Kennedy, J G; Brunner, J B; Bohne, W H; Hodgkins, C W; Baxter, D B.
Persistent recalcitrant dorsolateral foot pain after ankle sprain cannot always be explained by known anatomic nerve pathways. To determine whether an impingement of a lateral branch of the deep peroneal nerve might be responsible for atypical pain, this study conducted a cadaveric anatomic study to identify the anatomy and course of the nerve. Furthermore, using this information, a clinical study was conducted to determine if targeted treatment to a lateral branch of the deep peroneal nerve would resolve these symptoms. 22 cadaveric feet were disected to identify a large lateral branch of the deep peroneal nerve. This nerve arborized into five main branches. Two areas of compression were identified in the lateral branch of the deep peroneal nerve. We also performed a prospective clinical study including 11 consecutive patients with a 1-year minimum followup. Pain and clinical findings corresponded to the anatomic compression sites in all 11 patients. All patients responded to a local anesthetic injection or surgical release of the lateral branch of the deep peroneal nerve. This study identifies a previously unreported complex course of the lateral branch of the deep peroneal nerve that correlated with clinical impingement syndrome and responded to specifically targeted treatment.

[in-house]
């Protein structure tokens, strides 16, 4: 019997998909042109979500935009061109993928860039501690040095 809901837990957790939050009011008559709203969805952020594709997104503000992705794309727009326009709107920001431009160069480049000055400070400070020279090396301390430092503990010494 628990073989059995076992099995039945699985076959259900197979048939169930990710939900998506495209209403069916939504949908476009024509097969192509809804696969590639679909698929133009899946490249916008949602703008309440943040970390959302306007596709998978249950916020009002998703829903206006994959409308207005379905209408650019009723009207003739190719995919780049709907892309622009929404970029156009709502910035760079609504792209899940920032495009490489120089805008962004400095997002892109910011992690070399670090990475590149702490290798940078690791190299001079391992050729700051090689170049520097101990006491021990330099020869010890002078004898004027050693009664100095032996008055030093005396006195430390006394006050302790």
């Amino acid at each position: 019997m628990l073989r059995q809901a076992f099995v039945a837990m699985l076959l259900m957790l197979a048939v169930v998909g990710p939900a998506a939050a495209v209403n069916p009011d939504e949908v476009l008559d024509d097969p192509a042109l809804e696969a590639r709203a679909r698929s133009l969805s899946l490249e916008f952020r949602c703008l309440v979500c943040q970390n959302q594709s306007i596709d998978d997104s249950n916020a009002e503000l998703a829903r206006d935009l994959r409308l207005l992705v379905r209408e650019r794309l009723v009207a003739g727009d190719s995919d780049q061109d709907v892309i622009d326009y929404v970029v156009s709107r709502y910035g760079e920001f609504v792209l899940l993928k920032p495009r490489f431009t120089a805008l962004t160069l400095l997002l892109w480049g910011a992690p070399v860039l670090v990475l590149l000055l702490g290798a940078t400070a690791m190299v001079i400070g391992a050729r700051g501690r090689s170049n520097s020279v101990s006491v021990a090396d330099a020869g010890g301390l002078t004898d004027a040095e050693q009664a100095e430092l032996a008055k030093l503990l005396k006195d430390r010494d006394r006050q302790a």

Clinical Orthopaedics & Related Research, 2007, 459, 222-228.